Follow-up Report to the application in Colombia of the Recommendations of the Special Rapporteur on extrajudicial, summary or arbitrary executions - Executive Summary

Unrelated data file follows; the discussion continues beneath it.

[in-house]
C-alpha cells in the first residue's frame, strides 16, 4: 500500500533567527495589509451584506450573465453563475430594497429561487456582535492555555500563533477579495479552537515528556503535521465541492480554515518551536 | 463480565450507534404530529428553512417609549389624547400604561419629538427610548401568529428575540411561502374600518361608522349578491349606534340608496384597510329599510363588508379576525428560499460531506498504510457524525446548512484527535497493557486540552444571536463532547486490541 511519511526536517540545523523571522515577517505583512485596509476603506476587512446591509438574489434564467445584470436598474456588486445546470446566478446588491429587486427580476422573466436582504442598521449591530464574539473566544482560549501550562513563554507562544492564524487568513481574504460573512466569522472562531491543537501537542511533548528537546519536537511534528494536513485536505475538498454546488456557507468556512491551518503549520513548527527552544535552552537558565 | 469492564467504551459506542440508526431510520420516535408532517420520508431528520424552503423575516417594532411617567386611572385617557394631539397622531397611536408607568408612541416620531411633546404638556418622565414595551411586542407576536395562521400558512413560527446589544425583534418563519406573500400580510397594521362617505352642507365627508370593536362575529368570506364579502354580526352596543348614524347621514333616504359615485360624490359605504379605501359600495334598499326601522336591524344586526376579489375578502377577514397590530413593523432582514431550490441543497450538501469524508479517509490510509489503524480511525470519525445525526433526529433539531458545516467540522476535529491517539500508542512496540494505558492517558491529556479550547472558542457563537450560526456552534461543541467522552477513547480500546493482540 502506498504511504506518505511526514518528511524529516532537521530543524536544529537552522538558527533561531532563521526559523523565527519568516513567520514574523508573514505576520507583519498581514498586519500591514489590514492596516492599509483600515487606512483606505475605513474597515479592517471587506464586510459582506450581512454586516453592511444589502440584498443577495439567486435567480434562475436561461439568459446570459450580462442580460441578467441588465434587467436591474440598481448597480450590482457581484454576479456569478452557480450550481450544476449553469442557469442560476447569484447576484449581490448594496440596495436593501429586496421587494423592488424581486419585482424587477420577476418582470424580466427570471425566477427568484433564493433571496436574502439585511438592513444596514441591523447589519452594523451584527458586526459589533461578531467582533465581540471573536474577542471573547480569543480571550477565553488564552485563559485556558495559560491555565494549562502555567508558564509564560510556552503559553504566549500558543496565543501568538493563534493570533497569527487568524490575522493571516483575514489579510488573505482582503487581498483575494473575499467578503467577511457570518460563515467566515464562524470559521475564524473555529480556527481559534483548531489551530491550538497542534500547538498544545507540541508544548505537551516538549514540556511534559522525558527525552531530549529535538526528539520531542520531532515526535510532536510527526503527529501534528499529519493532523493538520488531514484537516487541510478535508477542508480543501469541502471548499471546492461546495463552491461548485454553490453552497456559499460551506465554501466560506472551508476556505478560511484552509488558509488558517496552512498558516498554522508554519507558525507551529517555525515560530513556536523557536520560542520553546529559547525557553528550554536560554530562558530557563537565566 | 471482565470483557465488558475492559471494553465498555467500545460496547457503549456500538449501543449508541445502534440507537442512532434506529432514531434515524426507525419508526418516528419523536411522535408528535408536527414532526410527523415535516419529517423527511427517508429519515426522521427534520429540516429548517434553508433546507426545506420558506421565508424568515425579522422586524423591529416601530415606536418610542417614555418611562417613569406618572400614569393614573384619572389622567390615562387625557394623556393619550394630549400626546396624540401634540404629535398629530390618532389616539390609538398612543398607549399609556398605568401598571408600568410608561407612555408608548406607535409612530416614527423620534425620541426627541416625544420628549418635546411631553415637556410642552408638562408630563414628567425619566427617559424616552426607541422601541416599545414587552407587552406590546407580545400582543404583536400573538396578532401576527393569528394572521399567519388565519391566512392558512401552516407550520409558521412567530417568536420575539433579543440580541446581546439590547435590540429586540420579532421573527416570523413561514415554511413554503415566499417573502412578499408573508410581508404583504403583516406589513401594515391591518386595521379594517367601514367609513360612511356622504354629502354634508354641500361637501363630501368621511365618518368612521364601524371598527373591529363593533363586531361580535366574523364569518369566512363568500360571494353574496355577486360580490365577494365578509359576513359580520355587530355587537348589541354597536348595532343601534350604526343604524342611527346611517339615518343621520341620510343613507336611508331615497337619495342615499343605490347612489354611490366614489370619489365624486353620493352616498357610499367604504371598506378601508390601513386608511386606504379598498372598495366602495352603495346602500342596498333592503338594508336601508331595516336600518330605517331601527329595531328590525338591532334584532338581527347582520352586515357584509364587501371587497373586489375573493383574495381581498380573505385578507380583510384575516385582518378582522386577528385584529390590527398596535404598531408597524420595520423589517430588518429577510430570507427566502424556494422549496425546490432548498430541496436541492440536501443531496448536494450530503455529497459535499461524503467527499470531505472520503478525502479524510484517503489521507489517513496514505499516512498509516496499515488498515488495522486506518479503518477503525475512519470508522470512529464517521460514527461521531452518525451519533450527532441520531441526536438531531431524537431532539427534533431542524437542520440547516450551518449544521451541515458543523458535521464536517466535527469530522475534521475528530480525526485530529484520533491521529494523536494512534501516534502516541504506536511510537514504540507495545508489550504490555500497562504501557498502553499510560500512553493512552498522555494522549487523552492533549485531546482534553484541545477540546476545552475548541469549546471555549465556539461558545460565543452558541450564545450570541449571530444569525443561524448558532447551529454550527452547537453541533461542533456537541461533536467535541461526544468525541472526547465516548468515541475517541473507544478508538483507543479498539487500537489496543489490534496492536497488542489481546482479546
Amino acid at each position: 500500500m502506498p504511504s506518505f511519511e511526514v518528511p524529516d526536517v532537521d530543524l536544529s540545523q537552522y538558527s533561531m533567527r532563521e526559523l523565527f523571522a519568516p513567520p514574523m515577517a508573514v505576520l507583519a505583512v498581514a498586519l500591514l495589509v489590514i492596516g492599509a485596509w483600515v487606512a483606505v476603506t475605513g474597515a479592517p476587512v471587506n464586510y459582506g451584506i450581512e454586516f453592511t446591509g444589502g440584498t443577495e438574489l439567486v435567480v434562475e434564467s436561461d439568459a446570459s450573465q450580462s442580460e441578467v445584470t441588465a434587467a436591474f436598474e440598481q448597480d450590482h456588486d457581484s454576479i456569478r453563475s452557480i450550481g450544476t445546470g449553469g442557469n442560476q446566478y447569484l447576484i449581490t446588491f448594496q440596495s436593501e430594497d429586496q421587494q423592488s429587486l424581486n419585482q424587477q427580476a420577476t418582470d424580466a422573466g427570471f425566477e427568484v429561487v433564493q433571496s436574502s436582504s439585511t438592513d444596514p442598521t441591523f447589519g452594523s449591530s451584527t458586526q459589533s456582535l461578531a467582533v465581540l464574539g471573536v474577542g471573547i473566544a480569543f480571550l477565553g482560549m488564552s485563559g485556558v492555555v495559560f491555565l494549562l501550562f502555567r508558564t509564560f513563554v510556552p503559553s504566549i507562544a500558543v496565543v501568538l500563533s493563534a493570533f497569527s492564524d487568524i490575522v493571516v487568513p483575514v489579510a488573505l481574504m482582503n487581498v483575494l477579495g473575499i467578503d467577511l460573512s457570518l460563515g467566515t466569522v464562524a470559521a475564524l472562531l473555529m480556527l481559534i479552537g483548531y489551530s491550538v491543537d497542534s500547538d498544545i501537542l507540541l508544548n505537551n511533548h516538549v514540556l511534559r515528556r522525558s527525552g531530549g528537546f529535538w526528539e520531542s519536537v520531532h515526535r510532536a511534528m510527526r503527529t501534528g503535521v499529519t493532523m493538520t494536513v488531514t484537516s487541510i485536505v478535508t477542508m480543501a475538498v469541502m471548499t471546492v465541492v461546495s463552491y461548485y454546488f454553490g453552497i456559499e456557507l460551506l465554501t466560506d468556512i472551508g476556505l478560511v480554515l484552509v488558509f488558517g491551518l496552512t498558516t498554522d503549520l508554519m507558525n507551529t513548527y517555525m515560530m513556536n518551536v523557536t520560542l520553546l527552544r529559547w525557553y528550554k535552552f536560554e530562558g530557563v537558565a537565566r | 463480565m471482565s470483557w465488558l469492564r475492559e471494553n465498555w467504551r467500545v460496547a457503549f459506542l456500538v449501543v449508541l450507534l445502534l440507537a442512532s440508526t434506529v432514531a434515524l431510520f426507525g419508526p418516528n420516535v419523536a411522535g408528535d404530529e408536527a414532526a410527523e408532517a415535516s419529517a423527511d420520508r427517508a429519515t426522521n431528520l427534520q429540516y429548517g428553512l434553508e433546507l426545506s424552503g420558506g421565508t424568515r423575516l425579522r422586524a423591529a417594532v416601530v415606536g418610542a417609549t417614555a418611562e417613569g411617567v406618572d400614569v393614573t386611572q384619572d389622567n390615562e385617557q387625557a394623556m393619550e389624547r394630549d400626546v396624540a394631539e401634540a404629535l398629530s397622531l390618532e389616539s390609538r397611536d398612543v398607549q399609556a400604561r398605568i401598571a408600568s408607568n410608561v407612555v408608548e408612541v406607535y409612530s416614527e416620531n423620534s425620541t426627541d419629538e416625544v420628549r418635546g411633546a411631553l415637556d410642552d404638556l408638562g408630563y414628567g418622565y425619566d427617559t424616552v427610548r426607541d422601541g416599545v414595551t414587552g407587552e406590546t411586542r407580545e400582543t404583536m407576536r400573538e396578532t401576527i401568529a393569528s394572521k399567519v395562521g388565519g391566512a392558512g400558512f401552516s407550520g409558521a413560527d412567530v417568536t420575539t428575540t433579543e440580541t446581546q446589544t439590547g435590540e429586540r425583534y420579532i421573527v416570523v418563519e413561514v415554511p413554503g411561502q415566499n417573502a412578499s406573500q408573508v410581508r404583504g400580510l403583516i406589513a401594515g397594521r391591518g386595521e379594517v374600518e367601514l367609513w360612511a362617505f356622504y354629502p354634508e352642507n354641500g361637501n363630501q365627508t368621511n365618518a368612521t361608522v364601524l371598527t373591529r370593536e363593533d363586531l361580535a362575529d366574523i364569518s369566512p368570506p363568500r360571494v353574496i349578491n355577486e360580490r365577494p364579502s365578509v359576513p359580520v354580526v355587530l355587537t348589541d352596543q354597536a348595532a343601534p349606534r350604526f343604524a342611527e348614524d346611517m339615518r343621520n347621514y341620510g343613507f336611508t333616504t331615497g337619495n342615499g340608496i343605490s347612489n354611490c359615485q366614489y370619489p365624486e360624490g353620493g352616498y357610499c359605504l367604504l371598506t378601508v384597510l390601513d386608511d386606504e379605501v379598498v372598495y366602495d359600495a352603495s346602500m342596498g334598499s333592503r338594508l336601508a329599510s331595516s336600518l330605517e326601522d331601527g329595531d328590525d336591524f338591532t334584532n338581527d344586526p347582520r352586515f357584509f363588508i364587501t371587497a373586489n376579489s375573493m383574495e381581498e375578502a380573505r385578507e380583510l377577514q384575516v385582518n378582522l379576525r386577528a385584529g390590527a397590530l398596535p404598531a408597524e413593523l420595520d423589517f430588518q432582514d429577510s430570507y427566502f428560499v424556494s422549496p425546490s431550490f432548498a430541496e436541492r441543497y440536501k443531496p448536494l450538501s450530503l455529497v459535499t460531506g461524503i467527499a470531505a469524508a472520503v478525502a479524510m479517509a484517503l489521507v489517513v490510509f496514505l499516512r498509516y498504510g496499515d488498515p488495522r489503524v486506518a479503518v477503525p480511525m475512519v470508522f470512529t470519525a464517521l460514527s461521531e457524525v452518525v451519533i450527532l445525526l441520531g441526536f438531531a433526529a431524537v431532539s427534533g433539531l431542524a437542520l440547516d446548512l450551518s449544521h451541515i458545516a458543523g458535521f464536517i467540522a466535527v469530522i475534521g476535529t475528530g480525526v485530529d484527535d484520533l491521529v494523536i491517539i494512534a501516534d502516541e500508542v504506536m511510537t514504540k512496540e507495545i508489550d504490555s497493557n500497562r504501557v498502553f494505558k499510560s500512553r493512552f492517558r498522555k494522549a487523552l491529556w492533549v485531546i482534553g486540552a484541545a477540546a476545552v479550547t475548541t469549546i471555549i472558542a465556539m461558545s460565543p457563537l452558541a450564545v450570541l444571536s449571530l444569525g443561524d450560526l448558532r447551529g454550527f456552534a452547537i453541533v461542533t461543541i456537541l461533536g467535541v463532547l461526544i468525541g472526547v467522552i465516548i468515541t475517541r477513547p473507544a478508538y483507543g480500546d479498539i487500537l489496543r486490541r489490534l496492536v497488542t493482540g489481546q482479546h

Follow-up Report to the application in Colombia of the Recommendations of the Special Rapporteur on extrajudicial, summary or arbitrary executions -Executive Summary-The Colombian Commission of Jurists (CCJ) exhibits through the present summary the primaryconcerns and central topics of the Follow-up Report to the implementation by the State ofColombia of the Recommendations made by the Special Rapporteur during his visit to thecountry in June 2009. 1 This summary includes updated information up to June 2012 with regardto those aspects where such information was available.A. Homicides committed by Security forces1. Security officers continue to directly violate the right to life. The CCJ registered that, in theyear following the Special Rapporteur’s visit, 2 at least 70 people were victims of violations tothe right to life allegedly committed by security officers out of combat. 32. The military justice system continues to partake in the investigations and judgments ofextrajudicial execution cases, as well as it continues to lack collaboration with the ordinarypenal system.3. The Ministry of Defense, the Prosecutor General’s office (Fiscalía General de la Nación)and the Inspector General (Procuraduría General de la Nación) subscribed to a tripartiteagreement established in June 2011. In accordance to this agreement, the Government hasconformed a Technical group (Mesa técnica), that can “resolve jurisdictional conflicts whenthere is doubt about which natural judge has jurisdiction” 4 in cases regarding extrajudicialexecutions. This measure is openly unconstitutional because it ignores the fact that only theSuperior Judicial Council (sala jurisdiccional disciplinaria del Consejo Superior de laJudicatura)5 can decide the competent jurisdiction in those cases. Due to this, it is important tourge the Colombian State to implement measures that guarantee administrative and humanresources for the proper functioning of the Superior Judicial Council.4. Some of the military judges who have tried to comply with their duty to transfer theextrajudicial execution cases to the ordinary criminal system have been victims of threats andharassments. 65. Impunity in cases of extrajudicial executions committed by security officers that are beinginvestigated by the ordinary penal system continue. In the Soacha case, 7 even though there hasbeen a new condemnatory sentence on June 4 2012 against a mayor, a lieutenant, a private and1 Comisión Colombiana de Juristas. Informe de seguimiento a las recomendaciones del Relator Especial sobre EjecucionesExtrajudiciales, Sumarias o Arbitrarias. Febrero 16 de 2012. Available athttp://www.coljuristas.org/documentos/libros_e_informes/inf_2012_n1.pdf2 July 2009 to June 2010.3 Comisión Colombiana de Juristas. Cuadro de violaciones al derecho a la vida: ejecuciones extrajudiciales, homicidiossociopolíticos y desapariciones forzadas, Julio de 1996 a junio de 2010. Available at:http://www.coljuristas.org/documentos/cifras/cif_2012-05-04_01.pdf4 Procuraduría delegada para el ministerio público en asuntos penales. Oficio No. PDMP. 01182 del 02 de febrero de 2012.5 Constitución Política de Colombia, Artículo 256, numeral 6: “le corresponde al Consejo Superior de la Judicatura dirimir losconflictos de competencia que ocurran entre las distintas jurisdicciones”.6 Refer to the specific case of the military penal judge Alexander Cortés Cárdenas contained in pages 16 and 17 of the Report.7 Refer to the case of the Soacha individuals located on Page 20 of the Report.